Tag Archives: Greenpeace

May 24, 1994 – Labor Foreign Affairs Minister on the UNFCCC

I’m as happy to bash the Howard government (1996-2007) for its egregious record of environmental vandalism as the next guy.  But let’s not pretend, please, that the Labor governments before and after them were wonderful.  This, from 23 years ago, showed Labor in less than full-throated commitment to what it had signed two years previously.  By the end of the year, they’d be openly talking about withdrawal…

 

Gill, P. 1994. Minister signals change of policy on greenhouse gas. The Australian Financial Review, 26 May, p.6.

The Minister for Foreign Affairs, Senator Evans, has thrown doubt over a long-standing Federal Government position on greenhouse gases in a move which will alarm the business sector.

The doubts on Australia’s response to the UN Climate Change Convention were compounded by Senator Evans’ admission that Australia had recently been “rolled” on its tough stand on the Basel convention on hazardous wastes.

At a Senate Estimates Committee hearing on Tuesday [24th May], Victorian Liberal Senator Judith Troeth asked: “Has Cabinet agreed that Australia will not implement measures under the climate change convention which would damage our competitiveness, unless other countries also do so?”

Senator Evans replied: “It is premature to be drawing conclusions. Cabinet has not addressed the issue in those terms and it would be premature of it to do so.”

But Cabinet has considered the Government’s greenhouse gas response in those terms and the business sector has drawn some encouragement from the Government’s position that Australia’s economic growth would not be compromised by its response.

 

Also on this day

The Lavoisier group held a workshop which had been postponed from the highly appropriate date of  1st April  (Taylor, L., 2000, 11 April). This provoked a media release –Dinosaur business group is an embarrassment” from Australian Conservation Foundation, Friends of the Earth and Greenpeace Australia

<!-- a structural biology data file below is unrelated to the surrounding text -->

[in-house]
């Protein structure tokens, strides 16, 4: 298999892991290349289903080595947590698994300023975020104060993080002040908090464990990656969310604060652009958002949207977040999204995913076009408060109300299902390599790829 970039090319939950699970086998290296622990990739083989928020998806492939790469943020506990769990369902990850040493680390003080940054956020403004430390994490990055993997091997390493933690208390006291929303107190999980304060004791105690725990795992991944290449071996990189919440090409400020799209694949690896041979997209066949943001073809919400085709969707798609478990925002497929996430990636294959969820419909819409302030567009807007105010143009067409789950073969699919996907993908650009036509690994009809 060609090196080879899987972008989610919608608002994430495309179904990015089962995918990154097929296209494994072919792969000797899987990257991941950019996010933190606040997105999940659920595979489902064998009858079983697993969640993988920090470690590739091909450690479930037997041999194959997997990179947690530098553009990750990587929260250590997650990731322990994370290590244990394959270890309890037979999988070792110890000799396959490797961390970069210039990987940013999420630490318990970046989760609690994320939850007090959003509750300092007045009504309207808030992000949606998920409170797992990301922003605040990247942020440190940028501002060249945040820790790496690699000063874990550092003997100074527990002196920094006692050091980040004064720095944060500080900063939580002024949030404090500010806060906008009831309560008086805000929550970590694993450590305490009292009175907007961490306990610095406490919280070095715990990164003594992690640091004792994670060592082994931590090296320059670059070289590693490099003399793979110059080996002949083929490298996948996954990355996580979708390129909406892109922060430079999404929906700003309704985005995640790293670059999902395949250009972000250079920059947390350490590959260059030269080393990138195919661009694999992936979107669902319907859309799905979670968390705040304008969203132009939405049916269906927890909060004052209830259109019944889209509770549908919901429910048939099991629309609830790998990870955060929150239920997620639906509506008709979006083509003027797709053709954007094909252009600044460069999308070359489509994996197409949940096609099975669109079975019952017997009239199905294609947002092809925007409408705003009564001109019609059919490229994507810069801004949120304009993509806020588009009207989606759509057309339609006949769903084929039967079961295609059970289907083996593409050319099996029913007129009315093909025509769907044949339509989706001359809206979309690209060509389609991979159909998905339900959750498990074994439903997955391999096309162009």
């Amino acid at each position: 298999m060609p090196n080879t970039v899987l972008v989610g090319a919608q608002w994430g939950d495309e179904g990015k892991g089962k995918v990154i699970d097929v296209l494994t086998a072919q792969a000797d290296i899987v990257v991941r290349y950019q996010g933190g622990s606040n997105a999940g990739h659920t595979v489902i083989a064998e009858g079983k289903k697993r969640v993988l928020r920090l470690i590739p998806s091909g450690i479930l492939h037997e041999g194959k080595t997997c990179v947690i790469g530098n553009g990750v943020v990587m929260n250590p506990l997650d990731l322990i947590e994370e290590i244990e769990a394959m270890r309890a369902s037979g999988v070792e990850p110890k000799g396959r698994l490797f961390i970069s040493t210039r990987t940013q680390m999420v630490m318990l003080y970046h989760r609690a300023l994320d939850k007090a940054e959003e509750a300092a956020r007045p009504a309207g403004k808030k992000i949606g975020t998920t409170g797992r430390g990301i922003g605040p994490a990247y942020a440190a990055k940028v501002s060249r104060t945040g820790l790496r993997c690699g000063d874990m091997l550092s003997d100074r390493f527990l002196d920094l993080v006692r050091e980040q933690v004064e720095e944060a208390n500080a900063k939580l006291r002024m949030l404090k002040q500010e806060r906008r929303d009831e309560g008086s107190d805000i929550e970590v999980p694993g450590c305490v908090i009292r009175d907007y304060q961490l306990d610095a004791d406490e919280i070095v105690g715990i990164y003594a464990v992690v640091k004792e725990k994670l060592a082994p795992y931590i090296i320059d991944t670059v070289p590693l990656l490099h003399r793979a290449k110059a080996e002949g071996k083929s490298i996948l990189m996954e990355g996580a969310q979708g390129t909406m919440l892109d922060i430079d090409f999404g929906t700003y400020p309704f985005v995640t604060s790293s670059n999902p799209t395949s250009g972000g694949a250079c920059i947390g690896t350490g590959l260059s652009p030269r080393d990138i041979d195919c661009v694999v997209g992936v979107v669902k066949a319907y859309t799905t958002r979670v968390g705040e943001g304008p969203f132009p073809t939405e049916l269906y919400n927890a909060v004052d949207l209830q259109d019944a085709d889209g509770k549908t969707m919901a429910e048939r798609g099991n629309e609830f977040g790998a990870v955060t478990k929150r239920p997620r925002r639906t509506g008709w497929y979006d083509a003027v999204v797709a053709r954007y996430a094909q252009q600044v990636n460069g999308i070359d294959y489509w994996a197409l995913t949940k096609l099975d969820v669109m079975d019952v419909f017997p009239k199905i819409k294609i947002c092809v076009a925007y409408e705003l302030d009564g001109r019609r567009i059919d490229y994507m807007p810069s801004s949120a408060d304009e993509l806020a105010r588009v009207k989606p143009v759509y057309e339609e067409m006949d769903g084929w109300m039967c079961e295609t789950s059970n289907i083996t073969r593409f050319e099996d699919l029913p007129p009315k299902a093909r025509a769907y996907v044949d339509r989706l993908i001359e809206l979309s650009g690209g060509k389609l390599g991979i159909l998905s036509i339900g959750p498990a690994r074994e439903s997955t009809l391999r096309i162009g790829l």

Media release – May 24, 2000

Australian environment groups have united in condemnation of a greenhouse meeting in Melbourne today, labelling it an embarrassment to Australia.

The meeting of the newly established “Lavoisier Group” is a move to discredit climate change science and bring together business groups in opposition to limiting greenhouse pollution.

These ‘climate sceptics’ fly in the face of the hundreds of global business players who gathered at the World Economic Forum’s Annual meeting in Davos this January. This business group resolved that climate change is the greatest challenge facing the world at the beginning of the century.

Speaking from the meeting today, Greenpeace Political Liaison Officer, Shane Rattenbury said; “This is an embarrassment for Australian industry. These people are five years behind the facts.”

Meanwhile, the BCA kept firing warning shots…

Keep the Finger Off the Greenhouse Trigger: BCA

24 May 2000

The Business Council of Australia today called on the federal government to develop a framework for a mature and productive debate about the establishment of a greenhouse trigger and other greenhouse measures.

The BCA’s Executive Director, Mr David Buckingham, said the differing views expressed earlier this week by federal Cabinet ministers graphically illustrated the need for such a debate.

“It is transparent the trigger has some very real issues associated with it, including the potential adverse impact on investment, jobs and regional development,” Mr Buckingham said.